President-elect Donald Trump on Monday condemned deadly violence in Turkey and Germany, describing the assassination of a Russian ambassador and a fatal crash at a Berlin Christmas market as terrorist attacks motivated by Islamic extremism, although the motive behind each incident remains unclear.
In a statement released Monday afternoon, Trump labeled the man accused of fatally shooting Russia’s ambassador to Turkey, Andrei Karlov, at an Ankara art gallery a “radical Islamic terrorist.”
“The murder of an ambassador is a violation of all rules of civilized order and must be universally condemned,” the president-elect said.
Shortly after, he released a statement saying that people killed by a truck that drove into a Berlin market on Monday were victims of a “horrifying terror attack” and charging that “ISIS and other Islamist terrorists continually slaughter Christians in their communities and places of worship as part of their global jihad.”
“These terrorists and their regional and worldwide networks must be eradicated from the face of the Earth, a mission we will carry out with all freedom-loving partners,” Trump said in response to the deaths in Berlin.
Trump is suggesting that the violence in both places is connected to Islamic terrorism. Despite that assertion, much information about the assailants and their motives remains publicly unknown.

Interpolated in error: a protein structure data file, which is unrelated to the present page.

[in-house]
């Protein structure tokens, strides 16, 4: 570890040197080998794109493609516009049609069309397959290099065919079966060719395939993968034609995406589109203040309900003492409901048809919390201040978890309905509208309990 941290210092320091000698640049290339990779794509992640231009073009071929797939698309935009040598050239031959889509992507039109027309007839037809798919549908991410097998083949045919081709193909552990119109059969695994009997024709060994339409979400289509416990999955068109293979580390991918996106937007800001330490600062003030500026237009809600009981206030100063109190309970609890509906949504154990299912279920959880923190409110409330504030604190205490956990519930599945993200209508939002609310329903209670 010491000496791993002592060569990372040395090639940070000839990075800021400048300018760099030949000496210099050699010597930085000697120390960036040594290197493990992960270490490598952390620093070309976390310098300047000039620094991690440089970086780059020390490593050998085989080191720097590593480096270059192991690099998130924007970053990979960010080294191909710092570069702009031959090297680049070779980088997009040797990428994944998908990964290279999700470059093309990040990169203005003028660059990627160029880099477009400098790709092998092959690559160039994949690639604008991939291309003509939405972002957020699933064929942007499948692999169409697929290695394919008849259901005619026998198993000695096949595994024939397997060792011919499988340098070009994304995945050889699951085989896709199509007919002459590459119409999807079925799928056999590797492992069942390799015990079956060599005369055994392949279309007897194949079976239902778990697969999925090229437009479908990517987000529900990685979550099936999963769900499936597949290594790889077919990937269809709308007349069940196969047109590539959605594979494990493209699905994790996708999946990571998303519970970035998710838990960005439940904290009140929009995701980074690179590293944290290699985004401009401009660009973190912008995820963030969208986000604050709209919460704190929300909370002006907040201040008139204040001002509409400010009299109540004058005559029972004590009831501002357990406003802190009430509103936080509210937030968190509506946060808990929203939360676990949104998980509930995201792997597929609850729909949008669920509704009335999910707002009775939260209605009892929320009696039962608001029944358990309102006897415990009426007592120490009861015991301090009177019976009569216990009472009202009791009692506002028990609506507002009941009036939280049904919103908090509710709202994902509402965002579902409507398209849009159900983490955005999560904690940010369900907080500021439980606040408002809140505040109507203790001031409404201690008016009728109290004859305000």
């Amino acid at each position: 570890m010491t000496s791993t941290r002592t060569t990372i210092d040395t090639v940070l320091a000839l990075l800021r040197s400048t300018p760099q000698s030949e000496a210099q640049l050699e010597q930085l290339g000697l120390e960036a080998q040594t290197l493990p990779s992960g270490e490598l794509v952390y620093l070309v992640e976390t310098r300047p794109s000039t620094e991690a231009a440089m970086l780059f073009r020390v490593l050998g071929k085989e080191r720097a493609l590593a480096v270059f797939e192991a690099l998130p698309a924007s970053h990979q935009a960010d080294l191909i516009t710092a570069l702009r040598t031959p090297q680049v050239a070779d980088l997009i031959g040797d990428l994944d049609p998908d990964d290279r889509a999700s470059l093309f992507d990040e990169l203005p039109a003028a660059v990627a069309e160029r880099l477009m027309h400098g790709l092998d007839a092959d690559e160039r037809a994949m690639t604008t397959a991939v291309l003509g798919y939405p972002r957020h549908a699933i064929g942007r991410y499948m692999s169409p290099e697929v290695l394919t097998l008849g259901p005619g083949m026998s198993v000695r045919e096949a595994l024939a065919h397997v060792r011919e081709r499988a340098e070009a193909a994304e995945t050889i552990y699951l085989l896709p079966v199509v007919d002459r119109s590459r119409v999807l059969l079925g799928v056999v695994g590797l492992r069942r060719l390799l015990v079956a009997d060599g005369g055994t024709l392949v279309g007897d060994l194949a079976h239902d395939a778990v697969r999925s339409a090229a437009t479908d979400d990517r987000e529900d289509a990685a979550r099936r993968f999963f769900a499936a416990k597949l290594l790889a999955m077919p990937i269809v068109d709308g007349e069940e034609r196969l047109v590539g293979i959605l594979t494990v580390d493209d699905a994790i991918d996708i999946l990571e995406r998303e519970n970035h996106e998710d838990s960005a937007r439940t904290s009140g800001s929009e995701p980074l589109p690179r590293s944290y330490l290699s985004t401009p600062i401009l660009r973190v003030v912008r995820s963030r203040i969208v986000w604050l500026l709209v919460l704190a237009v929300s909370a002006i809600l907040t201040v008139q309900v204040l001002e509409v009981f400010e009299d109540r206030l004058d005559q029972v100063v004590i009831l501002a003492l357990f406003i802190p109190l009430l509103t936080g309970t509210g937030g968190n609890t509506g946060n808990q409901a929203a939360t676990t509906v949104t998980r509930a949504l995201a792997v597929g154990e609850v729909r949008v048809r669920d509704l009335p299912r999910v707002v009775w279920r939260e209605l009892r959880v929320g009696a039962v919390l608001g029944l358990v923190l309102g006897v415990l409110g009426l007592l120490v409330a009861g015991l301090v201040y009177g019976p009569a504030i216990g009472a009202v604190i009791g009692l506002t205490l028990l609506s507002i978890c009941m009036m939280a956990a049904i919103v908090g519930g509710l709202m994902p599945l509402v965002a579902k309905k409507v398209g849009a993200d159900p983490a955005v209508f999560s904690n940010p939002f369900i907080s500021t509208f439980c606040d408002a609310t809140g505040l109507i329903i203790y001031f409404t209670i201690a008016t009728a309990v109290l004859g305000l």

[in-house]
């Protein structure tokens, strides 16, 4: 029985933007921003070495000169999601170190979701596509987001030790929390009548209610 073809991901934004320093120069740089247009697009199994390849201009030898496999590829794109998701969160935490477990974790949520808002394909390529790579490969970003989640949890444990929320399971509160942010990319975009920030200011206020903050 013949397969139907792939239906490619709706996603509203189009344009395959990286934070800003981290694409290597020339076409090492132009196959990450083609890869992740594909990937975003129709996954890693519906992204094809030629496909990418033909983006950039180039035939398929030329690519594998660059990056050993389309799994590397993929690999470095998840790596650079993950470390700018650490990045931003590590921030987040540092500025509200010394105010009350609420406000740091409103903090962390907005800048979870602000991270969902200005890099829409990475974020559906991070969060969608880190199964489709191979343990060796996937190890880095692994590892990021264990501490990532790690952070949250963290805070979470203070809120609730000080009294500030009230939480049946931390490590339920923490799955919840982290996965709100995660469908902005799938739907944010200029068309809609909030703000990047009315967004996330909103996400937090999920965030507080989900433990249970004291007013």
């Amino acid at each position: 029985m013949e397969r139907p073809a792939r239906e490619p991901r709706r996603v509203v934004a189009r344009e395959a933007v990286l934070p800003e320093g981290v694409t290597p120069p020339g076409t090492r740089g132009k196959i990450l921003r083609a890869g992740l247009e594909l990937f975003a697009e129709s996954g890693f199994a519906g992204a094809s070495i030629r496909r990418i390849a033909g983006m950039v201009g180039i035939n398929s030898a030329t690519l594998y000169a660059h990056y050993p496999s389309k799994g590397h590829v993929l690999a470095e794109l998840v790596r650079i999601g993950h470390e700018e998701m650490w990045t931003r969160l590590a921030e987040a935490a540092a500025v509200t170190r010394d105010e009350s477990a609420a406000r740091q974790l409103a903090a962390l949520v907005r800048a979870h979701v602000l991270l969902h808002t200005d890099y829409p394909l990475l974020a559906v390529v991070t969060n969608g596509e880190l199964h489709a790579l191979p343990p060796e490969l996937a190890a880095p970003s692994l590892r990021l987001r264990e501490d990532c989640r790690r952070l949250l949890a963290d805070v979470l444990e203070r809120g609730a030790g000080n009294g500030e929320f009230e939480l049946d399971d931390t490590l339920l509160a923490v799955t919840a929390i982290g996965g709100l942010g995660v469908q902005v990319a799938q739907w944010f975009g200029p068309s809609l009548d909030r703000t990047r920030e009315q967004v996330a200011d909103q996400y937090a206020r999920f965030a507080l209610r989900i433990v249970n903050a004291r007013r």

Russia has called the attack on its ambassador an act of terrorism, and the White House similarly referenced the U.S.’s commitment to fighting terrorism in its own statement condemning the assassination, but did not mention “Islamic” terrorism specifically.
The gunman reportedly shouted out about Aleppo, the Syrian city at the center of the country’s civil war and an ongoing humanitarian crisis, and yelled “God is great” in Arabic at the scene before dying in a police shootout. Reuters also reported, citing an anonymous “senior security official,” that he may be connected to Fethullah Gulen, who is accused of organizing an attempted coup in Turkey this summer. (Gulen resides in exile in the mountains of Pennsylvania.)
In Berlin, even less is known about the circumstances surrounding the crash that left at least nine people dead and injured dozens of others. While police believe the crash was intentional and have arrested a suspect, they did not know at first whether that person was in fact the driver, according to The New York Times.
It is unclear why Trump jumped so quickly to invoke worries about Islamic terrorism in responding to those cases, but throughout his campaign he repeatedly criticized President Barack Obama for not describing some extremists that way.
In a tweet early Monday evening, Trump grouped both incidents together to contend that the threat posed by terrorism “is only getting worse.” He also mentioned Switzerland, where several people were reported injured Monday in a shooting at a mosque in Zurich.
“Today there were terror attacks in Turkey, Switzerland and Germany — and it is only getting worse,” Trump wrote. “The civilized world must change thinking!”
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